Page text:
Is Naptime a Problem?
In another look at sleep, we found an article by Noah Tucker of PhillyVoice called, “Excessive daytime napping linked to increased risk of Alzheimer’s disease in older adults, study finds.” To clarify, these results pertain to long and frequent daytime naps of the elderly. This data comes from Brigham and Women’s Hospital in Boston. The significance of the study can be described by Peng Li, an assistant professor of Medicine at Harvard and the lead author of the study as he said, “The vicious cycle we observed between daytime sleep and Alzheimer’s disease offers a basis for better understanding the role of sleep in the development and progression of Alzheimer’s disease in older adults.”
Regarding the specifics behind the study, Tucker noted that there were 1,401 participants between the ages of 74 and 88. Tucker added that these individuals wore a movement tracker for two weeks every year from 2005 to 2020 and that a nap was defined as any lack of movement for an extended period between 9 a.m. and 7 p.m. As a counterpoint/question, it would be interesting to know how precise the movement trackers are because it seems reasonable to assert that many elderly people may go many hours without getting up from a chair or moving significantly.
Tucker described the results by saying that “The participants who napped at least once a day for more than one hour were 40% more likely to develop Alzheimer’s than those who napped less than an hour a day or not at all.” He also noted, “Investigators also discovered that while daily daytime napping increased by about 11 minutes per year on average for adults with no cognitive impairment, those with an Alzheimer's diagnosis napped for an additional 68 minutes per day.” Learning this, while some naptime can be helpful, it may be prudent to be mindful of how much a loved one may be napping in the day and gently suggesting other alternatives if a loved one naps excessively. However, it’s important to stress that Yue Leng, study contributor and professor at the University of California San Francisco shared that while the study established a link between excessive napping and cognitive decline, there is currently not enough evidence to state that excessive napping causes cognitive decline.
Discussing the results, Leng stated, “We found the association between excessive daytime napping and dementia remained after adjusting for nighttime quantity and quality of sleep” and “This suggested that the role of daytime napping is important itself and is independent of nighttime sleep.” Tucker notes two other related studies. The first is noted as having observed that two-hour daily naps raised cognitive impairment risk more than daily naps that are under 30 minutes. The second is a USCF study Tucker describes as having “found that the brains of deceased Alzheimer's patients have fewer wake-promoting neurons than those without the disease. It tied this shortage to the formation of tau tangles – a hallmark of dementia caused by increased enzyme activity that leads proteins to misfolding and clumping.” Lastly, one other study that doesn’t appear to be linked to the article is being conducted by Rush University’s Memory and Aging Project that features data that covers nearly a decade and a half. Tucker calls this the latest study.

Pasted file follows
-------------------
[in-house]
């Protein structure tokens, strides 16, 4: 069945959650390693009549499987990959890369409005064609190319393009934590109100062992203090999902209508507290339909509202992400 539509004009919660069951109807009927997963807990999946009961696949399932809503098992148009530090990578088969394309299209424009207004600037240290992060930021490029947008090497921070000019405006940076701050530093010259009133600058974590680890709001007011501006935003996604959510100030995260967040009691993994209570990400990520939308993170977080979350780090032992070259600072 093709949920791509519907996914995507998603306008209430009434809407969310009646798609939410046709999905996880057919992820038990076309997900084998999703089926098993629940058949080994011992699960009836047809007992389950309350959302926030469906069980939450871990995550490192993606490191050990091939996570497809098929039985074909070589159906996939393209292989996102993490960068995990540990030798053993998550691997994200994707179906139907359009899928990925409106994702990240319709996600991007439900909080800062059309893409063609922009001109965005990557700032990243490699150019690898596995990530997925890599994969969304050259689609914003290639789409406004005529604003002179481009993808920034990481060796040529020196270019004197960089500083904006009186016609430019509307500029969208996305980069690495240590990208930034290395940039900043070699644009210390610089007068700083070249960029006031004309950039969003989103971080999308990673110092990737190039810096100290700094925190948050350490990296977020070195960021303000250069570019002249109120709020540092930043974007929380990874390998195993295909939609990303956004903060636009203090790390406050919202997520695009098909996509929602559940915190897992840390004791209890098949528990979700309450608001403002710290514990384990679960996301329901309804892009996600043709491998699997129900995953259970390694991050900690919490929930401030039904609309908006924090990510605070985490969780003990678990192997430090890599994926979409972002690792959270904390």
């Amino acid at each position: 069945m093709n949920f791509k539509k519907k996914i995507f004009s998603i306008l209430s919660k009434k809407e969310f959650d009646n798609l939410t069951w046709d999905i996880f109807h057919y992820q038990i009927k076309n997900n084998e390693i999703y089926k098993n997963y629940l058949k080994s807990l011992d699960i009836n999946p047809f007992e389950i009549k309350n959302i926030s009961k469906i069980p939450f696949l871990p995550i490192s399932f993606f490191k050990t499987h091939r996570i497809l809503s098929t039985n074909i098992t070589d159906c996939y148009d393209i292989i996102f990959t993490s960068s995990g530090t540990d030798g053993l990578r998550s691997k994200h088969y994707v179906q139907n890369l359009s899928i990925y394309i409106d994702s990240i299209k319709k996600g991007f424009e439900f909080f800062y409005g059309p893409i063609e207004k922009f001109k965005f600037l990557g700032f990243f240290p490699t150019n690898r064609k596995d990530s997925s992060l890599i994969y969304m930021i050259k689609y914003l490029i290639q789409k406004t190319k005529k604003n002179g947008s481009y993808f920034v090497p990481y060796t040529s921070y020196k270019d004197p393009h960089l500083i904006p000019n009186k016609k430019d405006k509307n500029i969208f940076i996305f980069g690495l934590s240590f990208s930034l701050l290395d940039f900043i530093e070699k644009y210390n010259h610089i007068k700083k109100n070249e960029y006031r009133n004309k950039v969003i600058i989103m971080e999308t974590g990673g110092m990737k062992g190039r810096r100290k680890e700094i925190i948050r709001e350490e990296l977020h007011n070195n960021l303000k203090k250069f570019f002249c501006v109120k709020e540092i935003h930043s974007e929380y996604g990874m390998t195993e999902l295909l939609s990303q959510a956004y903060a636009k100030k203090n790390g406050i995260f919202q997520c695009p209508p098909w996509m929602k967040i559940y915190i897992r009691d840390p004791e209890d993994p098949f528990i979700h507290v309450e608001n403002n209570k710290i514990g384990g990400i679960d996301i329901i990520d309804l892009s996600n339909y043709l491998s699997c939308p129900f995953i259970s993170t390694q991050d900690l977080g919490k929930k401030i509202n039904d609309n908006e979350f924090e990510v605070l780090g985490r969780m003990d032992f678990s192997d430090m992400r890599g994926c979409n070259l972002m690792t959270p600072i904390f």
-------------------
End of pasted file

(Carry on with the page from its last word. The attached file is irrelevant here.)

Question Answered and Advice
Looking back a question we proposed toward that start of this writing, we were curious how accurate the movement trackers are given that minimal movement may be confused with sleep. Toward the end of Tucker’s article, he includes a few comments from Richard Isaacson, director of the Alzheimer’s Prevention Clinic at Florida Atlantic University. Acknowledging this possible flaw, he has stated, “Further studies are warranted with devices that are validated to detect sleep versus sedentary behavior” and “But at the same time, being sedentary and not moving for long periods of time is a known risk factor for cognitive decline and Alzheimer’s.”
As a parting fact to note, Leng mentioned at “limited increases in daytime sleep are a normal part of aging” and that nighttime sleep quality declines with increased health problems. Researchers have said that caregivers should be mindful of older adults’ daytime naps and that significant increases should be shared with a doctor. Before 3 p.m., Tucker states that naps should be no longer than 15 to 20 minutes to avoid hindering nighttime sleep.